Ralph Fiennes and Dakota Johnson in A Bigger Splash (Photo: Fox Searchlight)
A BIGGER SPLASH
★★½ (out of four)
DIRECTED BY Luca Guadagnino
STARS Ralph Fiennes, Tilda Swinton
If I’m feeling particularly lazy next week when Yorgos Lanthimos’ The Lobster opens locally, I might just cut and paste the line I’ve assigned to Luca Guadagnino’s A Bigger Splash: “An English-language art-house effort that’s positively drenched in thick, tasty Euro-ambiance, the film serves up tantalizing characters and even more tantalizing ideas before turning shockingly tame, predictable and, well, American during the second half.”
In the case of The Lobster, it’s the story that loses its fizz (more on that when it opens). But in the case of A Bigger Splash, it’s the characters. Set on the Italian island of Pantelleria, the picture takes a fly-on-the-wall approach to dissecting the lives of its principal players. Marianne Lane (Tilda Swinton) is a rock star resting her damaged vocal chords in the company of her documentarian boyfriend Paul (Matthias Schoenaerts). Their days of snogging, shagging and sunbathing are interrupted by the arrival of Harry Hawkes (Ralph Fiennes), a music producer (he once worked with the Rolling Stones) and Marianne’s former lover. Accompanying Harry is the aloof Penelope (Dakota Johnson), the daughter Harry just learned he had.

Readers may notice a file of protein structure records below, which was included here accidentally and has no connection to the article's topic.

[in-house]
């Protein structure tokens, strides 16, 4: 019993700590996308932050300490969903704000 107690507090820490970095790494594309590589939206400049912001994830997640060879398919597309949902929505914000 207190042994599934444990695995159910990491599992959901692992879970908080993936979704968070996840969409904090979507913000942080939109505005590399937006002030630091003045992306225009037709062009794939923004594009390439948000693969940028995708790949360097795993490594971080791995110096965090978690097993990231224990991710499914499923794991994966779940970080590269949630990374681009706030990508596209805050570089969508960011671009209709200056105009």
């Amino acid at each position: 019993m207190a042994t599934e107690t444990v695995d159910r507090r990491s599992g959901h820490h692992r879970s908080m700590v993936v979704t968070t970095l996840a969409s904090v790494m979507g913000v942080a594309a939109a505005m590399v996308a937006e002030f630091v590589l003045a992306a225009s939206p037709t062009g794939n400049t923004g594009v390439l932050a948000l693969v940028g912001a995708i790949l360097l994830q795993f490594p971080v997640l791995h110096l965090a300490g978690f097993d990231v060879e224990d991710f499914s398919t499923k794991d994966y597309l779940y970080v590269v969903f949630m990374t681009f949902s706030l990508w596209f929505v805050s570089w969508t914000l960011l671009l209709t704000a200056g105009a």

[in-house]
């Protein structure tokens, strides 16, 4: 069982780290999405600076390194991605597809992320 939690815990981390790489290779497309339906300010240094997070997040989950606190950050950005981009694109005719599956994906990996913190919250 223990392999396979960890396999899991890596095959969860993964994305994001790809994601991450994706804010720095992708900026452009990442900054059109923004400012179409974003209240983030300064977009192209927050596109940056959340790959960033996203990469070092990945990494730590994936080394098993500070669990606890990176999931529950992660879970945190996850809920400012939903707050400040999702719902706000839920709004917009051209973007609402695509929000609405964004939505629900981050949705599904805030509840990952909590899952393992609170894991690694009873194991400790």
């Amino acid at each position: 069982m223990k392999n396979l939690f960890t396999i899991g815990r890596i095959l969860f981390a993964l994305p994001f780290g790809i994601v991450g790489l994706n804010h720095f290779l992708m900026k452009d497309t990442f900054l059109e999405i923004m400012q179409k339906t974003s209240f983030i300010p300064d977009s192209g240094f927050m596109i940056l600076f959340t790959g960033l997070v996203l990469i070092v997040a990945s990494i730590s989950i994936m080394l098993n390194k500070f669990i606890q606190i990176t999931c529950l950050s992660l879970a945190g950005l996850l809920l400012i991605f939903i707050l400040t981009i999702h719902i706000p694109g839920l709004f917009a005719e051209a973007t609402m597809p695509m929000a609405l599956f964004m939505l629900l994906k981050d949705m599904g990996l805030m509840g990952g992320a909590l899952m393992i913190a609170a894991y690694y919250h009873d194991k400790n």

All of the performances are excellent, although this is primarily Fiennes’ show. Often buttoned-up on screen, he really cuts loose here, playing a self-centered blowhard who talks nonstop and is prone to start dancing at any given moment. Harry often makes those around him uncomfortable, whether by his actions (he still flirts with Marianne) or by his words (he talks about his attraction to his own daughter, which led me to snort to the only other critic who bothered to attend the local screening, “Is Ralph Fiennes supposed to be playing Donald Trump?”).
A Bigger Splash is utterly compelling as long as it focuses on its players and the way they all circle each other. But a late-inning infidelity and a late-inning crime — neither of which I bought for one millisecond — fly in the face of the carefully cultivated scenario, and it all culminates with a risible scene set in the rain. (Since Guadagnino reportedly isn’t a fan of his source material, a 60s French flick starring Alain Delon, he would have been forgiven for jettisoning even more of it.) It’s a shame, because a unique picture focused on conversation ends up getting compromised by the sort of humdrum plotting found weekly in multiplex fodder — yet another example of the gift of gab getting overpowered by the gift of drab.